Robin Ince is many things. A comedian, an author, a broadcaster and a populariser of scientific ideas. The Guardian once declared him a ‘becardiganed polymath’ which seems about right.
He is probably best known as the co-host of the Sony Gold Award winning BBC Radio 4 series The Infinite Monkey Cage with Professor Brian Cox. He also co-hosts the podcast Book Shambles with Josie Long, An Uncanny Hour and Science Shambles with Dr Helen Czerski, all three of which are a part of The Cosmic Shambles Network, which he also co-created.
His most recent book, I’m a Joke and So Are You, was described by Chortle as ‘one of the best books ever written about what it means to be a comedian’. He also wrote the book, The Bad Book Club, and has edited and written short stories for two volumes of Dead Funny: Horror Stories by Comedians, as well as writing and presenting documentaries about the history of self-help, comedians and melancholy, Jeff Wayne’s War of the Worlds, Richard Feynman, General Relativity and Dr Seuss.
As a stand up he has toured the world and won three Chortle Awards, the Time Out Outstanding Achievement Award and was nominated for the British Comedy Awards Best Live show. The Guardian once wrote that, ‘When someone writes a history of modern comedy, they should make room for Robin Ince’ and of his latest show The Scotsman described it as an ‘alchemic mix of enthusiasm, knowledge and observation’.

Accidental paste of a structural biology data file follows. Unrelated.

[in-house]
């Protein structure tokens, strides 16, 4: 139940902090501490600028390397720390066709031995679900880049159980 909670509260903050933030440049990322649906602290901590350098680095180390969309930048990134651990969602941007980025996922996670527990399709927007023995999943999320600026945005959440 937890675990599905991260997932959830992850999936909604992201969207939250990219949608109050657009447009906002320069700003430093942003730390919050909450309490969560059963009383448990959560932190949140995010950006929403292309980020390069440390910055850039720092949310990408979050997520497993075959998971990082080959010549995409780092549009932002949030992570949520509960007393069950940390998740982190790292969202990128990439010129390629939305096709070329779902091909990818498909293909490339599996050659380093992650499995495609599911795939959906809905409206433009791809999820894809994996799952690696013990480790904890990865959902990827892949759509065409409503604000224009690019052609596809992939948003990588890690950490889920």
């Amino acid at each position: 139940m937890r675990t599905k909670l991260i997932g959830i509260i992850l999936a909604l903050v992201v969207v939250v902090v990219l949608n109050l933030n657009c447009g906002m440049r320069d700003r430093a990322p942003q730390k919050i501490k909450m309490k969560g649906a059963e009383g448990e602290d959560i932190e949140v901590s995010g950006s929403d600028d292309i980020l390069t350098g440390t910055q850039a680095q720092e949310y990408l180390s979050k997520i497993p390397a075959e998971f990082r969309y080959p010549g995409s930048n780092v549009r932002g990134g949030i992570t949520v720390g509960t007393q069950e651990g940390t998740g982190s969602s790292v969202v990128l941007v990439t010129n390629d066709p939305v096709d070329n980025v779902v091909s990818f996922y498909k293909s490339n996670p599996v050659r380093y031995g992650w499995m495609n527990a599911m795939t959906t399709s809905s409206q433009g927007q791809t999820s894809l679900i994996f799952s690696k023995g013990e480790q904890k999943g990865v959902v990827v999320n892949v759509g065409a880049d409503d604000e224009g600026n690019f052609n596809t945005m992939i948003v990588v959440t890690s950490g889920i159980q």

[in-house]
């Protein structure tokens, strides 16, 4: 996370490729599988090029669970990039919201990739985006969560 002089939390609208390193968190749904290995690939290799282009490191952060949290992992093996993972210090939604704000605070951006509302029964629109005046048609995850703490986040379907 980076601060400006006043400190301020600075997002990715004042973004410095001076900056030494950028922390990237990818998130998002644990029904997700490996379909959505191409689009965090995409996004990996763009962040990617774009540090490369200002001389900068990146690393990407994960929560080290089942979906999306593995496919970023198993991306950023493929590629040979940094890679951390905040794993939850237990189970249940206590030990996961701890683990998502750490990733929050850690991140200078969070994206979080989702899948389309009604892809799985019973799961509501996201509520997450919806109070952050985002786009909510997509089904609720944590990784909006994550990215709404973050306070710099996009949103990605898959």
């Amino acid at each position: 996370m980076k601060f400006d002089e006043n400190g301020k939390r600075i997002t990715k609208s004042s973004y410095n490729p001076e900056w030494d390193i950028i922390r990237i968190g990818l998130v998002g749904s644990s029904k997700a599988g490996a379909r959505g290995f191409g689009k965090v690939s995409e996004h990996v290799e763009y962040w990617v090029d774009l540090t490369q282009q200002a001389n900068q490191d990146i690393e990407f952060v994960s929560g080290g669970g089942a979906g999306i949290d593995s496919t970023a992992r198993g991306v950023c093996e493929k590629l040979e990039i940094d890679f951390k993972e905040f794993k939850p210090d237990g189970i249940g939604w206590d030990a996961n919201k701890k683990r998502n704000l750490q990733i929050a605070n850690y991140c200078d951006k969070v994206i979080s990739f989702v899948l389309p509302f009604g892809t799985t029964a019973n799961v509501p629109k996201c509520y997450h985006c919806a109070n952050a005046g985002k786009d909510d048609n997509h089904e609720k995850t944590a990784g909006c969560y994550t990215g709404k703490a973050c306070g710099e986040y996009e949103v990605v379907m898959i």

He has created, curated, pioneered and hosted numerous nights mixing science, music and comedy at some of the most celebrated venues around the world from the Hammersmith Apollo and the Royal Albert Hall in London to the Roy Thomson Hall in Toronto and The Opera House in Wellington. His brainchild Nine Lessons and Carols for Curious People continues to sell out theatres every year, over a decade after its first appearance, and in 2022 he embarks on a world tour of arenas with Professor Brian Cox.
He has received an Honorary Fellowship of UCL, an honorary doctorate from Royal Holloway College (University of London), and is a fellow of the British Science Association.
Photo: Steve Best